In the late 2000s, a group of St. Petersburg businessmen proposed combining Citizens and the Florida Hurricane Catastrophe Fund, which provides low-level reinsurance to Florida carriers, to create a company that would only provide hurricane insurance.

Premiums collected during hurricane-free years would be saved for use when windstorms eventually hit. The group predicted that the entity would accrue a surplus of $82 million over 10 years.

Writing in the Tampa Bay Times, retired insurance regulator Thomas Cook proposed a similar plan, among others, in December 2022.

Roach says he has talked to counterparts in the Senate about his bill, but none have agreed to sponsor a version of it in that chamber.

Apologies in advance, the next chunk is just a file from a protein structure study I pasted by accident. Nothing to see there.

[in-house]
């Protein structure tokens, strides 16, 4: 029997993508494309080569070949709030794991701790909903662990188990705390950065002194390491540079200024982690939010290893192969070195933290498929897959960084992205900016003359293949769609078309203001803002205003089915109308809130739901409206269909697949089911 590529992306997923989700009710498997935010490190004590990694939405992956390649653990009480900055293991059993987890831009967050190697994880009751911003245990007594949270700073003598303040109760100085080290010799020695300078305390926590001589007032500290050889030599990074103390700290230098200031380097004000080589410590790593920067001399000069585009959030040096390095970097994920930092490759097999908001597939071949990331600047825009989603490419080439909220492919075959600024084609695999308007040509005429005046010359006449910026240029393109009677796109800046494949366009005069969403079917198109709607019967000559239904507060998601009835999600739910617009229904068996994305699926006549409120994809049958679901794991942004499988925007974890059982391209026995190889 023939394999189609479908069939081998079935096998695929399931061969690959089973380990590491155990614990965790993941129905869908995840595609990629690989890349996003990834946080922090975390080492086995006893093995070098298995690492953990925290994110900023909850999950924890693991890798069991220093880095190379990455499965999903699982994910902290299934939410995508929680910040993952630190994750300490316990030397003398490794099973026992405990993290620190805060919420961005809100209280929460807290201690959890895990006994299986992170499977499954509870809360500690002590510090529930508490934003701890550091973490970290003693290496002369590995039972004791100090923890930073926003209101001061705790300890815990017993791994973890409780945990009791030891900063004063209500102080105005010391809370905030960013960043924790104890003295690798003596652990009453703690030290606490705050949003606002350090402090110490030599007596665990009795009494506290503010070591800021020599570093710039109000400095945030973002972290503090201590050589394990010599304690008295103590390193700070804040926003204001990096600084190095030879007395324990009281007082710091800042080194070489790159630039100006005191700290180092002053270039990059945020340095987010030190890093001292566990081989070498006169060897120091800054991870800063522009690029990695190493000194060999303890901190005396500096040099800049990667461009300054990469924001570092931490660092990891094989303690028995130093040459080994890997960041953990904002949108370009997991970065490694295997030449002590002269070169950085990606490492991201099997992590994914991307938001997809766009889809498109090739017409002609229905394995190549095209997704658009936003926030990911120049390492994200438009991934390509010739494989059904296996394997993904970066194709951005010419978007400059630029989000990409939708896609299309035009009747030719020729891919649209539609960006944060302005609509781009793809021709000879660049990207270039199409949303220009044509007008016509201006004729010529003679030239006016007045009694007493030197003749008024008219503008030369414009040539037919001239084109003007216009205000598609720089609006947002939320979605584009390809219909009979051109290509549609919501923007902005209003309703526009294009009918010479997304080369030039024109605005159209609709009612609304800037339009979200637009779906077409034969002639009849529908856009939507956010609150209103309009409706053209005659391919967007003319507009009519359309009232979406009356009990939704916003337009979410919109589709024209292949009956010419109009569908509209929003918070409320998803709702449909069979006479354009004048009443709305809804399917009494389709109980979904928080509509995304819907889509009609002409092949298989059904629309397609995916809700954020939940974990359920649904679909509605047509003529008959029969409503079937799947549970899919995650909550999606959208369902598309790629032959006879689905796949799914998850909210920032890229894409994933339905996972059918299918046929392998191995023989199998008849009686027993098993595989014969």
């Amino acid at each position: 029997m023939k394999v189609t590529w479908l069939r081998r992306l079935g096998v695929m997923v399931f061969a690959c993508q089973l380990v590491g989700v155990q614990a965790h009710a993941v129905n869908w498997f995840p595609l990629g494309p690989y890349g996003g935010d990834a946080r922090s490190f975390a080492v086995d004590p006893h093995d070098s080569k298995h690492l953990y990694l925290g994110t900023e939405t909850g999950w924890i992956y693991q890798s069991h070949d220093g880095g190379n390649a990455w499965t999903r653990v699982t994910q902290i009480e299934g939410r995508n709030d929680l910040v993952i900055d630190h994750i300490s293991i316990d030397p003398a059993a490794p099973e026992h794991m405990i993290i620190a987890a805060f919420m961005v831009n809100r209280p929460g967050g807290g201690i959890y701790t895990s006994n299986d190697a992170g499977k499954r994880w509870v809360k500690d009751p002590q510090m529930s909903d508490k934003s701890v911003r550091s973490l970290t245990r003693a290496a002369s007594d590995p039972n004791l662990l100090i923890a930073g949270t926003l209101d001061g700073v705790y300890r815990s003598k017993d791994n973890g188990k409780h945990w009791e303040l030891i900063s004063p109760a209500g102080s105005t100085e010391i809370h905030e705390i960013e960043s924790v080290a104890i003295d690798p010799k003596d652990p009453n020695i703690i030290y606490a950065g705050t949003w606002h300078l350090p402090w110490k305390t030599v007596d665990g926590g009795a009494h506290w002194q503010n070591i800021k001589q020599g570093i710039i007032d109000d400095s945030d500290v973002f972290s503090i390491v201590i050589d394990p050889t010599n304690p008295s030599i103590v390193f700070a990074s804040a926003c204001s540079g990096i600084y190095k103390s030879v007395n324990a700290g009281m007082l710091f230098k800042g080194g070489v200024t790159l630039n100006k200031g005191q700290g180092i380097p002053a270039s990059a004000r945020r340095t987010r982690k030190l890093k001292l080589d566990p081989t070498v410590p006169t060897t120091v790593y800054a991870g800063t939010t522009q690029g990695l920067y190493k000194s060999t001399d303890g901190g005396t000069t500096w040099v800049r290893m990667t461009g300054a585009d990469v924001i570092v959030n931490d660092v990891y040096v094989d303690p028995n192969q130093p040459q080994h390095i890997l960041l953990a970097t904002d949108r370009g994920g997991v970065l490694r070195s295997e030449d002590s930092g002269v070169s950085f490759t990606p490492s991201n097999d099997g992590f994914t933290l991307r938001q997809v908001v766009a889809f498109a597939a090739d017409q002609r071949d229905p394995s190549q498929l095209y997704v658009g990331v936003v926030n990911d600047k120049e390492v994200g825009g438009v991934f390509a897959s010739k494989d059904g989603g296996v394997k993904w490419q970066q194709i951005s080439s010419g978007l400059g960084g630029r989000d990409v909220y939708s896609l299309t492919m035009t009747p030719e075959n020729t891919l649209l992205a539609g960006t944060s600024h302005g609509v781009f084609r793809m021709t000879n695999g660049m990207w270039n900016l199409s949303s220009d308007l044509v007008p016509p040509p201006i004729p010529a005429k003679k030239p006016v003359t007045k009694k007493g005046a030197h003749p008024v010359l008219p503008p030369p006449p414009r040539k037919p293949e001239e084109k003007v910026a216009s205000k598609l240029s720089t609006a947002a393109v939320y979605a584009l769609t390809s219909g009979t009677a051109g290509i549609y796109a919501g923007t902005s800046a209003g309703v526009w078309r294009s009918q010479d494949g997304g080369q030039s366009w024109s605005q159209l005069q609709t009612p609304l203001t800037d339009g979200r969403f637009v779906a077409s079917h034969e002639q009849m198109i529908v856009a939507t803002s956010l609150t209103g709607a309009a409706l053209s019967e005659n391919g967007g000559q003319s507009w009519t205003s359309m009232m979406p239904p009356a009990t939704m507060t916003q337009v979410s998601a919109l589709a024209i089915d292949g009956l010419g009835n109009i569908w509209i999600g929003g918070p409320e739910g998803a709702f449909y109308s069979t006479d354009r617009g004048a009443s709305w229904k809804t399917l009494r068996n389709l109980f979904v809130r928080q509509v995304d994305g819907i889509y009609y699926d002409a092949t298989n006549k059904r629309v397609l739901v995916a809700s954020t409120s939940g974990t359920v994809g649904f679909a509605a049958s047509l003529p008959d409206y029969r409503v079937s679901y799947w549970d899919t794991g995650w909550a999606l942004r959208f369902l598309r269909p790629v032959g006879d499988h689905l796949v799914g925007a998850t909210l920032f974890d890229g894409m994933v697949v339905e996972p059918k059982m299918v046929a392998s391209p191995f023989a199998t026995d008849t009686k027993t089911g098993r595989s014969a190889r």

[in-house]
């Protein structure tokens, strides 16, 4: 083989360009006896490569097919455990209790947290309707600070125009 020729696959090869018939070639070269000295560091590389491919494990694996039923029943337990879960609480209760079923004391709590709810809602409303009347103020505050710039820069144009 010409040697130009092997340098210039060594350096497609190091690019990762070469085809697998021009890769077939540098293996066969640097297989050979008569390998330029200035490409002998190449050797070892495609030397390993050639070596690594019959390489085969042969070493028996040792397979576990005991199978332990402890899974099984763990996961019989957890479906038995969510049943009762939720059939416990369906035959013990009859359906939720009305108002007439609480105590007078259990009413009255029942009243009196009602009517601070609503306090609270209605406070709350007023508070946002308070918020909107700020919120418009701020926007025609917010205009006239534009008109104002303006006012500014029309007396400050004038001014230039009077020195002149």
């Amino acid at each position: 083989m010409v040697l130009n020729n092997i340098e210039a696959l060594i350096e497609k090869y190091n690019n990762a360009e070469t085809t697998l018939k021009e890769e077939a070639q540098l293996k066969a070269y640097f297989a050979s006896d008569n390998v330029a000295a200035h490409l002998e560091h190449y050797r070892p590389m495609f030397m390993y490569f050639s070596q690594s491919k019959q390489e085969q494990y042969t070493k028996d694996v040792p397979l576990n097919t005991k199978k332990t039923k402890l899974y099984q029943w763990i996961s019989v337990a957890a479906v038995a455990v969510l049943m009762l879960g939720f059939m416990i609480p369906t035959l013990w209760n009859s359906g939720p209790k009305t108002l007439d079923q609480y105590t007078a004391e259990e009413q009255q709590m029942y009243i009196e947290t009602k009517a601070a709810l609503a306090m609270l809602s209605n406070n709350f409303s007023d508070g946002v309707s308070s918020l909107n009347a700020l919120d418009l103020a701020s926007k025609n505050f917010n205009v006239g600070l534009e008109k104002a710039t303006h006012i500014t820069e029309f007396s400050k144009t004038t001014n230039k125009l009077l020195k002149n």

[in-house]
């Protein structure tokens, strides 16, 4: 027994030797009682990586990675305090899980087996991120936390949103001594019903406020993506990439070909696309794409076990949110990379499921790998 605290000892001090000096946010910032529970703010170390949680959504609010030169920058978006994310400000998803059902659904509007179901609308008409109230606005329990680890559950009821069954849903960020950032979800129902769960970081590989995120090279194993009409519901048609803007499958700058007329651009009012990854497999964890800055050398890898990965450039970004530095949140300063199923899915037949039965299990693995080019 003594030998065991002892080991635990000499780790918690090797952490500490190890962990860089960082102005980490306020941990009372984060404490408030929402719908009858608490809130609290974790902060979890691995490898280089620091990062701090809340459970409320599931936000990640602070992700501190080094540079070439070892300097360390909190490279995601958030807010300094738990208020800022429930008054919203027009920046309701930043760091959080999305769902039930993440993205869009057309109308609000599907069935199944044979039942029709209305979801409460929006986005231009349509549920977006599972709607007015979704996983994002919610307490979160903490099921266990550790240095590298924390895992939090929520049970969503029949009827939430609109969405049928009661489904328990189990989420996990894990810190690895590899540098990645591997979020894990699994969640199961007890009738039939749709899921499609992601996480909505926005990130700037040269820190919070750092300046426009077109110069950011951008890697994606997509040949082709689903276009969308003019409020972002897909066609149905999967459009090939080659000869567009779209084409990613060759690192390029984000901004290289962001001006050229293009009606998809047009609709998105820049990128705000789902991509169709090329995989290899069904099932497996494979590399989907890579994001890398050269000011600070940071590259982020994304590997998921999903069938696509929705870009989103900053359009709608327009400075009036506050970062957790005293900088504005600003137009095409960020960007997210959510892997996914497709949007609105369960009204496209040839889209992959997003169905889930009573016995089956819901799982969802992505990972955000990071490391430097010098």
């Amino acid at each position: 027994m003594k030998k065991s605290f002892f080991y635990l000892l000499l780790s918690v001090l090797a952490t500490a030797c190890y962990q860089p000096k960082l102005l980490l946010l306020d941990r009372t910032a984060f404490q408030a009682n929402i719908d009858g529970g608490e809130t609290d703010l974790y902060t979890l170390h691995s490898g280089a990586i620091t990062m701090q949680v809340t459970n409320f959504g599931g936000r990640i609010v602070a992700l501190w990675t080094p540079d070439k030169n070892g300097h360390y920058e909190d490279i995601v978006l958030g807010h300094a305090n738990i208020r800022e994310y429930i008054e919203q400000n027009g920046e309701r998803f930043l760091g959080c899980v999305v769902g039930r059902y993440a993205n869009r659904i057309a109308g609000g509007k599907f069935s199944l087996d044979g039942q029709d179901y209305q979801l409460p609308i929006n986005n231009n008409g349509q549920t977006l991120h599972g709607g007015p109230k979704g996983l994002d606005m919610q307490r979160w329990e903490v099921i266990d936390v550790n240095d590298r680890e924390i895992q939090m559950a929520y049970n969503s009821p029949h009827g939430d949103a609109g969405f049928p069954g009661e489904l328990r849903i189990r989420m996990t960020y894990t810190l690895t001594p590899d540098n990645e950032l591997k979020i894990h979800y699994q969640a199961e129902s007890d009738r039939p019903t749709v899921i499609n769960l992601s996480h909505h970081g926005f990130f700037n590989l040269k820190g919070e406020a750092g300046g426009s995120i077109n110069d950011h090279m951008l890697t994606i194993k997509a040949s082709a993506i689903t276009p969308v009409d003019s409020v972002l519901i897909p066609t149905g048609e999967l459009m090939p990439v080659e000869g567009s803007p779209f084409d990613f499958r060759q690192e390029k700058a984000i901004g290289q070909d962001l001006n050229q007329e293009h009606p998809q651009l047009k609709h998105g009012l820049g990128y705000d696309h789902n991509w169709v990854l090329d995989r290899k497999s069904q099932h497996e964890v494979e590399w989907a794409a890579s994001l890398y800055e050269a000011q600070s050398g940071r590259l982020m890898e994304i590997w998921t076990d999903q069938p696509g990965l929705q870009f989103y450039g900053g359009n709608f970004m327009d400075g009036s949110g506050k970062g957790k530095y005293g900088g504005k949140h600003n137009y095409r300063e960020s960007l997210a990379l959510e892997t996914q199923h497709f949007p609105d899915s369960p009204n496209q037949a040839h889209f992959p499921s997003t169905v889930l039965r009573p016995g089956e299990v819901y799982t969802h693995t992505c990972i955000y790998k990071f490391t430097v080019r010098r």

While he’s not optimistic his bill will advance this year, he’s convinced that his fellow lawmakers will eventually come around to the idea that windstorms are “incalculable” and “uninsurable” under the present system.

“Do I have all the answers? No,” he said. “Filing the bill is the starting point. I think we need to start having these discussions and say what are we going to do when the market collapses.”

©2024 South Florida Sun-Sentinel. Visit sun-sentinel.com. Distributed by Tribune Content Agency, LLC.

©Florida Realtors®

Source link